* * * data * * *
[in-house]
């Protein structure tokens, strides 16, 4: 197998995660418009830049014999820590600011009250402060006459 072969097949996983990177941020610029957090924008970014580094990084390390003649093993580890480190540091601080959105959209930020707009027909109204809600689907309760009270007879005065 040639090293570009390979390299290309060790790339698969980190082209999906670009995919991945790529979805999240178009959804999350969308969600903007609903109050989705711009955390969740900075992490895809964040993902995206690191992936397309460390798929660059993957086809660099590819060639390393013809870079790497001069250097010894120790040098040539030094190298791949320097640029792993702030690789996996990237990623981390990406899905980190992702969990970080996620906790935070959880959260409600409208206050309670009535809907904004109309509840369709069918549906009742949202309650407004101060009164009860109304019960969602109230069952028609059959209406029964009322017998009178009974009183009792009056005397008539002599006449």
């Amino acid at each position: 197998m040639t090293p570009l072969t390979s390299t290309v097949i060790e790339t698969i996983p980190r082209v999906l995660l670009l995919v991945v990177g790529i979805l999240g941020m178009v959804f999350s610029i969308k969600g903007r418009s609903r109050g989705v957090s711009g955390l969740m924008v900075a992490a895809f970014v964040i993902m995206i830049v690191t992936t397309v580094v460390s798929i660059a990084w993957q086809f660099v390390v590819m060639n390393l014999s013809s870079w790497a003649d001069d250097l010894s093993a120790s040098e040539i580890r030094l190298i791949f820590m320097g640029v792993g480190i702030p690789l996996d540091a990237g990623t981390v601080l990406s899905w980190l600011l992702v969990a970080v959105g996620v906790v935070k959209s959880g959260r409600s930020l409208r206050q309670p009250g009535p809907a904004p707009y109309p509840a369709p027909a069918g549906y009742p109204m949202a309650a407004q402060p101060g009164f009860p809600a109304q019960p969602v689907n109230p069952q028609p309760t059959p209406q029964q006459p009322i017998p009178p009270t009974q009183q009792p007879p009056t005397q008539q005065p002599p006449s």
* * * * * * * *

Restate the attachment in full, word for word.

[in-house]
């Protein structure tokens, strides 16, 4: 197998995660418009830049014999820590600011009250402060006459 072969097949996983990177941020610029957090924008970014580094990084390390003649093993580890480190540091601080959105959209930020707009027909109204809600689907309760009270007879005065 040639090293570009390979390299290309060790790339698969980190082209999906670009995919991945790529979805999240178009959804999350969308969600903007609903109050989705711009955390969740900075992490895809964040993902995206690191992936397309460390798929660059993957086809660099590819060639390393013809870079790497001069250097010894120790040098040539030094190298791949320097640029792993702030690789996996990237990623981390990406899905980190992702969990970080996620906790935070959880959260409600409208206050309670009535809907904004109309509840369709069918549906009742949202309650407004101060009164009860109304019960969602109230069952028609059959209406029964009322017998009178009974009183009792009056005397008539002599006449």
């Amino acid at each position: 197998m040639t090293p570009l072969t390979s390299t290309v097949i060790e790339t698969i996983p980190r082209v999906l995660l670009l995919v991945v990177g790529i979805l999240g941020m178009v959804f999350s610029i969308k969600g903007r418009s609903r109050g989705v957090s711009g955390l969740m924008v900075a992490a895809f970014v964040i993902m995206i830049v690191t992936t397309v580094v460390s798929i660059a990084w993957q086809f660099v390390v590819m060639n390393l014999s013809s870079w790497a003649d001069d250097l010894s093993a120790s040098e040539i580890r030094l190298i791949f820590m320097g640029v792993g480190i702030p690789l996996d540091a990237g990623t981390v601080l990406s899905w980190l600011l992702v969990a970080v959105g996620v906790v935070k959209s959880g959260r409600s930020l409208r206050q309670p009250g009535p809907a904004p707009y109309p509840a369709p027909a069918g549906y009742p109204m949202a309650a407004q402060p101060g009164f009860p809600a109304q019960p969602v689907n109230p069952q028609p309760t059959p209406q029964q006459p009322i017998p009178p009270t009974q009183q009792p007879p009056t005397q008539q005065p002599p006449s």